Friday, July 13, 2007
Dick and Sybil love a good story and they have an uncanny ability to elicit a good story, even from an unsure storyteller. They listened intently to our 10 year tale, then celebrated what God has done. Then Sybil asked me a question that I have been grappling with the past six days: “Ted, do you know the difference between being irresponsible and un-responsible?”
Responsible vs. Irresponsible, I completely get.
Responsibility involves playing your role, keeping your word, rising to the challenge, exceeding expectations. I’ve always been responsible. You might say it’s part of the Ted-essence. Irresponsiblity . . . I hate it. I fear it in myself and judge it in others. An irresponsible person turns his/her back on obligations. They lack consistency. No one wants to count on them.
What is un-responsibility? First of all, I checked Dictionary.com. It’s not a word.
Many of you know my story. At an early age, I was thrust into an inappropriate position of responsibility, playing a priest role for very broken people as a preschooler. That was my crucible for learning responsibility. I’m good if I help people with their pain. I’m bad (irresponsible) if I don’t. Whenever some utters the words “I need you,” I’m duty-bound to act.
Un-responsibility sounds careless, dangerously similar to it’s brother, Ir. Being un-responsible involves looking at a need or hearing a plea, and calmly and confidently responding, “I’m not responsible for that.” It does not negate godly responsibility. I still have obligations and promises to fulfill, some which require sacrifice. However, I cannot feel responsible for everything, and I must learn to rank my responsibilities.
What are the things I am responsible for that no other person can be?
My health. My intimacy with Christ. My relationship with Steph. My nurturing of Gray, Aiden, and Melia. My sleep. My character. My friendships. My calling. My gifts. My legacy. My dreams.
Because many of the items in the list do not scream loudly in my ear their needs, I have become irresponsible about some of them in the past. I have sacrificed them for the demands of many people and situations that I am, in reality, un-responsible for.
Now begins the difficult task of naming some of things I will be un-responsible for. And more frightening is the prospect of the reaction when some of these people, places, and things hear me tell them that I can’t be totally responsible for them.
Can you help me get the ball rolling? What are some things I (or you) can be un-responsible for without being irresponsible? (This is a prompt to post on this blog. No need to write War and Peace. Just a line or two can work.)
Thursday, June 21, 2007
SOMEWHERE ON A PATH IN THE MISSOURI RIVER BOTTOMS -- God, why don't I want to be alone with you? These hours on this hike are yours. There will be no interruptions. No one knows where I am. Heck, I don't even know where I am. Do you?
How many thousands of times have we met in solitude over the years because I needed something? Peace. A plan. Forgiveness. Revenge. Understanding. Comfort. An analysis. Proof. Tears. Mortification. Vivification.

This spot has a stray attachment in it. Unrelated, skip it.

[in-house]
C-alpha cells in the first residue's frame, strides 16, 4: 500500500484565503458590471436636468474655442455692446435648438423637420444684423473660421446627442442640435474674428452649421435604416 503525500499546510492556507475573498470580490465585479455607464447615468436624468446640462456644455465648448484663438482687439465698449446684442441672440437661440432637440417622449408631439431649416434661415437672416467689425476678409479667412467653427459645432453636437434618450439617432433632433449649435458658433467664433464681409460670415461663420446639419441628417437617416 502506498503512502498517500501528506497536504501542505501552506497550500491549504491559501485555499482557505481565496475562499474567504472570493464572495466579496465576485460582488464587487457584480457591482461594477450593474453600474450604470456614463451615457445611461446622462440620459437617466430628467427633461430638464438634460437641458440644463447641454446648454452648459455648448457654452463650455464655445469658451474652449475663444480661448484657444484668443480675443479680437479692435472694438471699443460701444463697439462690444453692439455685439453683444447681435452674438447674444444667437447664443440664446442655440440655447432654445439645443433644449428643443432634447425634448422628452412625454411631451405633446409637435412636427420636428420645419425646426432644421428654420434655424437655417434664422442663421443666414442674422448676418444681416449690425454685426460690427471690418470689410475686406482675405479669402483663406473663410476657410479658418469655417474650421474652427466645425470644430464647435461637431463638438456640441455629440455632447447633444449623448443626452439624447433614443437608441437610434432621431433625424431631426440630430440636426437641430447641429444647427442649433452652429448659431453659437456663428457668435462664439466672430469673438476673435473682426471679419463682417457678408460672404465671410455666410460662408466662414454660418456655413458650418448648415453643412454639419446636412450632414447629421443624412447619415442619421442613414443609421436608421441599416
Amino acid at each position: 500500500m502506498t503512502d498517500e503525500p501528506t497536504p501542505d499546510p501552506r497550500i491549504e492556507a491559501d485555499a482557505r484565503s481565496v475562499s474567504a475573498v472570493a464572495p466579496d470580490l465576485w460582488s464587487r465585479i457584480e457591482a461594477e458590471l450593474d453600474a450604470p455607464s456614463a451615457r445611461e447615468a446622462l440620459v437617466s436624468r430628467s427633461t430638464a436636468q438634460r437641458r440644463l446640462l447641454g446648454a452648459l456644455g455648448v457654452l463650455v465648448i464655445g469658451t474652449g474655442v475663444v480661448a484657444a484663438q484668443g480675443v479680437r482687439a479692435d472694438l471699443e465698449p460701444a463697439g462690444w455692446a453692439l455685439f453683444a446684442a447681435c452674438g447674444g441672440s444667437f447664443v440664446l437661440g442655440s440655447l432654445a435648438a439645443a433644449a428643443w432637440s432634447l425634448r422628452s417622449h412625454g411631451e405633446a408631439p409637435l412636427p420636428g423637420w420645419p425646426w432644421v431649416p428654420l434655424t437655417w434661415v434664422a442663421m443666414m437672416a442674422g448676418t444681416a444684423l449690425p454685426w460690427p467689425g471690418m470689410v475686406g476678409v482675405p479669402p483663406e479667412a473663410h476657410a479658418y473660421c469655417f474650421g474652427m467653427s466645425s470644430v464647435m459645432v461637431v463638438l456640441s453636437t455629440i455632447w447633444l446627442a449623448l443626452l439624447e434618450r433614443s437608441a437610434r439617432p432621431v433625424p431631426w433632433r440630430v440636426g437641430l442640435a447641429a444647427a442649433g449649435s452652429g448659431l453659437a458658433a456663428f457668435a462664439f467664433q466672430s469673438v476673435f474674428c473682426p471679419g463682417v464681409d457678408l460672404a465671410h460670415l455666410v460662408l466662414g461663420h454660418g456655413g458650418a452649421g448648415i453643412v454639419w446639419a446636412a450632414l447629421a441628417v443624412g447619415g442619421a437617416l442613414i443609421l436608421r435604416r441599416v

And you were there, mostly.
Too often the center of my prayer has been, "Medicate me."
I'm sick, write the script.
I hurt, up the dose.
I need a decision, make the incision.
I've resented you for refusing to be my pharmacological pusher. But out of loving discipline you whispered, "Physician, heal thyself." (Because you knew I'd try and you knew I couldn't.)
So if prayer is not about doing, fixing, creating or prestidigitating, I'm afraid I've been doing it wrong. And it's not that I regret the great prayers that could have been answered. And it's not that I blush with embarrassment over my theological error. And it's not that I feel ashamed over my narcissism.
I weep because I missed you. You stood at the door and knocked. And I stared through the peephole and announced, "I gave at the office."
Pray yourself in me. Pry yourself into me. Take hold of what I don't know how to let go of. Let me learn again that prayer is mostly about loving you and letting you love me.
I guess nothing productive has to happen on this walk today.
I just want to be alone with you.
Sunday, June 17, 2007
I am a single mom with two boys, five and seven. Yes, I see the irony of deciding to go back to church on Father’s Day.
I am a cancer survivor. It’s been eighteen months since I was diagnosed, two months since I finished up chemo. I’m supposed to be exuberant about beating the disease, but with no enemy to fight every day, I’m sure who I am anymore.
I am a doubter. Okay, a cynic. I can’t swallow mom and dad’s old-time organs and homilies. But I wonder if there might be answers. About the origins of the universe. About evil and suffering. About how my life has turned out this way.
I am gay. Nobody at this church needs to know that. I’ll slip in late and out early and get what I can.
I am a hypocrite. There won’t be a scripture quoted in service today that I couldn’t quote myself. But this is my Sunday routine. Maybe today I’ll whisper I’m sorry again. Maybe I’ll start over again. Maybe I’ll promise to do better. This is my Sunday routine . . . which follows my Friday and Saturday night routine.
I could have been any of these people when I walked through the church doors today, though I probably wouldn’t be mistaken for a single mom. I love the anonymity of church vacation church experiences. Nobody waits in line to talk to me. Nobody tenses up as I walk by. I could be anyone.
This was the “happening” church in St. Louis for young people. Reports were that Gateway shares much in common with this congregation. Because Gateway is launching a multisite church strategy in Austin this fall, I thought I’d do a little advance scouting just to see how this church does multiple campuses.
I arrived on campus a little late. Everyone else, apparently, was dutifully on time. No one in the parking lot to direct me. No signs. No one in the lobby to greet me. No reassuring nods or smiles.